Acid Aqueous Solutions

Acidic solutions effectively and rapidly remove rust, scale, and oxides from metal surfaces. The solutions actually etch the surface of the metal and can improve coating adhesion. Inhibitors are used to control the etching rate. However, acid solutions are classified as hazardous waste and can cause hydrogen embrittlement as hydrogen gas formed during surface etching penetrates the metal and reduces its strength (KSBEAP 1996).

Aqueous Alkaline Cleaning

In alkaline cleaning, the cleaning action relies mainly on the displacement of soils rather than the breakdown of the soil, as is the case with organic solvents. Most alkaline cleaning solutions are comprised of three major types of components: builders such as alkali hydroxides and carbonates, which make up the largest portion of the cleaner; organic and inorganic additives, which promote better cleaning or act to affect the metal surface in some way; and surfactants. Other additives can include antioxidants and stabilizers as well as a small amount of solvents.

Mild alkaline detergent solutions such as sodium hydroxide, sodium carbonate, sodium phosphate, sodium metasilicate, and borax are used to clean many substrates because no hydrogen embrittlement results from alkaline cleaning (IHWRIC 1992). Alkaline cleansers also remove rust, scale, and oxides from metal surfaces. In general, the stronger the solution, the faster it cleans. However, relatively mild solutions often are used to easily accomplish thorough rinsing (KSBEAP 1996). Aqueous processes apply to a wide range of products and are environmentally safer than chlorinated solvent processes. Some disadvantages of aqueous cleaning are its high water consumption rate and its hazardous wastewater discharges (Freeman 1995).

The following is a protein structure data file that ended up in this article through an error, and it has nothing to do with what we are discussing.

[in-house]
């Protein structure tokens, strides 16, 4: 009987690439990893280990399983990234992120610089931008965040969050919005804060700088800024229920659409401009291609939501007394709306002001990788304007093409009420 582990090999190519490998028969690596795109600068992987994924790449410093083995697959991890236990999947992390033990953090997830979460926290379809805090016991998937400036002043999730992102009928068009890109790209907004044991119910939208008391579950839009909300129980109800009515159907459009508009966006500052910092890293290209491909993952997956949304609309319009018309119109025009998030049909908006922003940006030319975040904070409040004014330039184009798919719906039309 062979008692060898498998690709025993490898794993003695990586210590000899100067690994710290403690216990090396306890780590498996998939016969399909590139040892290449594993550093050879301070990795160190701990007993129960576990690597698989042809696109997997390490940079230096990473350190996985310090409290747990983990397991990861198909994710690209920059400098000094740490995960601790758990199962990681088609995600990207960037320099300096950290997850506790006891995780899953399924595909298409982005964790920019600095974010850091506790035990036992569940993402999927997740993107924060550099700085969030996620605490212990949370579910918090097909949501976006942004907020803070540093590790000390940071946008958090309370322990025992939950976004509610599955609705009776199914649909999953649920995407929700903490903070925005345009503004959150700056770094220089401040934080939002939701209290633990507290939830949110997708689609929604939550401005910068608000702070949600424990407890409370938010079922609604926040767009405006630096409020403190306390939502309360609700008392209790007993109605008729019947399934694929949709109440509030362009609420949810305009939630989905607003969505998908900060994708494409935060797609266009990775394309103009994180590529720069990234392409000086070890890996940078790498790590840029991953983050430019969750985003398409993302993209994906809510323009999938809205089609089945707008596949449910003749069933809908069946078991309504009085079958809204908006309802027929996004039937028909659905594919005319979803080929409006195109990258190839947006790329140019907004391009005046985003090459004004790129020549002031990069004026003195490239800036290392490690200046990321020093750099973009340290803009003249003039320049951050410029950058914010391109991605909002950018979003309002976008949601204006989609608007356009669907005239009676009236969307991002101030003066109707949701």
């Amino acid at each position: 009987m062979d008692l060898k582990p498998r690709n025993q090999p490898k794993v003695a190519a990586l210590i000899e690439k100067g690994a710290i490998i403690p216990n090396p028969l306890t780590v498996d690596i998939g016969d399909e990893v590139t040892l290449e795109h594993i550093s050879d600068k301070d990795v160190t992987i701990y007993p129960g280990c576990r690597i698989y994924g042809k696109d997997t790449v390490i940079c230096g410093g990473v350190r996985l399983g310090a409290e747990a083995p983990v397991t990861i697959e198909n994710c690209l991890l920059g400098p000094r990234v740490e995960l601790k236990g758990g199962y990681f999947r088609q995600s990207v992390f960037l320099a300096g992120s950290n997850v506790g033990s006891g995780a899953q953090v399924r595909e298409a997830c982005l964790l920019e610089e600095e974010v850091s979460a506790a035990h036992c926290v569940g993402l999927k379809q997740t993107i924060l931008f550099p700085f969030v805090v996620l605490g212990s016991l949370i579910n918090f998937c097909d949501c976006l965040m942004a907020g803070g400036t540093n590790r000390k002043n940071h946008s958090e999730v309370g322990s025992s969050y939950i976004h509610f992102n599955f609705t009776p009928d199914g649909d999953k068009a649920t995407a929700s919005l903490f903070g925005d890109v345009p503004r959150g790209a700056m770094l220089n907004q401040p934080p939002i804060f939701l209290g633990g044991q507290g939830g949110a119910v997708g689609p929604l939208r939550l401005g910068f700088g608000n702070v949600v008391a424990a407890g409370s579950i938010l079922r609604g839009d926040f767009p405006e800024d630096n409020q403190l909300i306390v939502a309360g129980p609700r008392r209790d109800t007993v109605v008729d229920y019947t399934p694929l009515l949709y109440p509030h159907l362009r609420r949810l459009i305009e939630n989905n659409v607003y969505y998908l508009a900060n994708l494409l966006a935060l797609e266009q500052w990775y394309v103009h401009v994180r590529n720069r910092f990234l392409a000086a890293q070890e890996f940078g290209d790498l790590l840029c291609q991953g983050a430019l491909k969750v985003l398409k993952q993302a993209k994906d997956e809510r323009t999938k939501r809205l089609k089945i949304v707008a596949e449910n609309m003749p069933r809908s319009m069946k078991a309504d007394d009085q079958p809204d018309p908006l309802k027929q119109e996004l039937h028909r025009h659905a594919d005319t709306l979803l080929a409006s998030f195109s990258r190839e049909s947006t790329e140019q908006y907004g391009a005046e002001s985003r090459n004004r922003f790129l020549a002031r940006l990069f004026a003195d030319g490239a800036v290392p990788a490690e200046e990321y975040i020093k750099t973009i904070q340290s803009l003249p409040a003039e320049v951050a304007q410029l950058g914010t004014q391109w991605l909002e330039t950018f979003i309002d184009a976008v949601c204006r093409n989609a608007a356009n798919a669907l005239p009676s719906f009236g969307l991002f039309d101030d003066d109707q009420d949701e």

Alkaline cleaning often is assisted by mechanical action, ultrasonics, or by electrical potential (e.g., electrolytic cleaning). Alkaline cleaning also can be used for the removal of organic soils. Alkaline cleaners and strippers are used to remove soil from metal parts, old paint, and plating. These types of solutions are beginning to be used in acid cleaning as well.

Regeneration of Alkaline Solutions

Most cleaning formulations resist treatment because they are designed to keep dirt and oil in suspension. If the concentration of cleaning chemicals is high enough in an effluent, it can prevent efficient removal of the precipitated metals. Slugs of alkaline cleaner passing through treatment systems are well known to upset the systems.